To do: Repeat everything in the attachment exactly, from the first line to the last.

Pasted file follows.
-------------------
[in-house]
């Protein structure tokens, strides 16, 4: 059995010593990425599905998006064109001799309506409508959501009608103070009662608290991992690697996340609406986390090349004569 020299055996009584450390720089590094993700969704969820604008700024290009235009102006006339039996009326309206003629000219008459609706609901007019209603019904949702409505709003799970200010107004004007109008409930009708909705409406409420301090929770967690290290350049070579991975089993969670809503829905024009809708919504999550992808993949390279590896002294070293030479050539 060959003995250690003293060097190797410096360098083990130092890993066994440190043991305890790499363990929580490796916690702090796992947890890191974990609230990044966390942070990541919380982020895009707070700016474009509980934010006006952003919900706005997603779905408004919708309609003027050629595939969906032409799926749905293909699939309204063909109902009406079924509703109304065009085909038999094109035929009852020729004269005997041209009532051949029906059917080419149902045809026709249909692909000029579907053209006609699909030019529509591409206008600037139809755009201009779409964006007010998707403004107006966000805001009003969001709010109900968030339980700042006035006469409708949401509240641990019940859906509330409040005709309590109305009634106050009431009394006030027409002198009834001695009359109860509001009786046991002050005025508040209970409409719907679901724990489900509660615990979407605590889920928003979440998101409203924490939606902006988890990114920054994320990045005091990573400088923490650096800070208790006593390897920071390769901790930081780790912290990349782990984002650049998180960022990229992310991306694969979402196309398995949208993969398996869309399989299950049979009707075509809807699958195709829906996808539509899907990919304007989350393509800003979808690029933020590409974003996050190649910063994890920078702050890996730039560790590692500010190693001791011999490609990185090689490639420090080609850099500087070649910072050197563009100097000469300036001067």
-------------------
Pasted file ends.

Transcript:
[in-house]
């Protein structure tokens, strides 16, 4: 059995010593990425599905998006064109001799309506409508959501009608103070009662608290991992690697996340609406986390090349004569 020299055996009584450390720089590094993700969704969820604008700024290009235009102006006339039996009326309206003629000219008459609706609901007019209603019904949702409505709003799970200010107004004007109008409930009708909705409406409420301090929770967690290290350049070579991975089993969670809503829905024009809708919504999550992808993949390279590896002294070293030479050539 060959003995250690003293060097190797410096360098083990130092890993066994440190043991305890790499363990929580490796916690702090796992947890890191974990609230990044966390942070990541919380982020895009707070700016474009509980934010006006952003919900706005997603779905408004919708309609003027050629595939969906032409799926749905293909699939309204063909109902009406079924509703109304065009085909038999094109035929009852020729004269005997041209009532051949029906059917080419149902045809026709249909692909000029579907053209006609699909030019529509591409206008600037139809755009201009779409964006007010998707403004107006966000805001009003969001709010109900968030339980700042006035006469409708949401509240641990019940859906509330409040005709309590109305009634106050009431009394006030027409002198009834001695009359109860509001009786046991002050005025508040209970409409719907679901724990489900509660615990979407605590889920928003979440998101409203924490939606902006988890990114920054994320990045005091990573400088923490650096800070208790006593390897920071390769901790930081780790912290990349782990984002650049998180960022990229992310991306694969979402196309398995949208993969398996869309399989299950049979009707075509809807699958195709829906996808539509899907990919304007989350393509800003979808690029933020590409974003996050190649910063994890920078702050890996730039560790590692500010190693001791011999490609990185090689490639420090080609850099500087070649910072050197563009100097000469300036001067």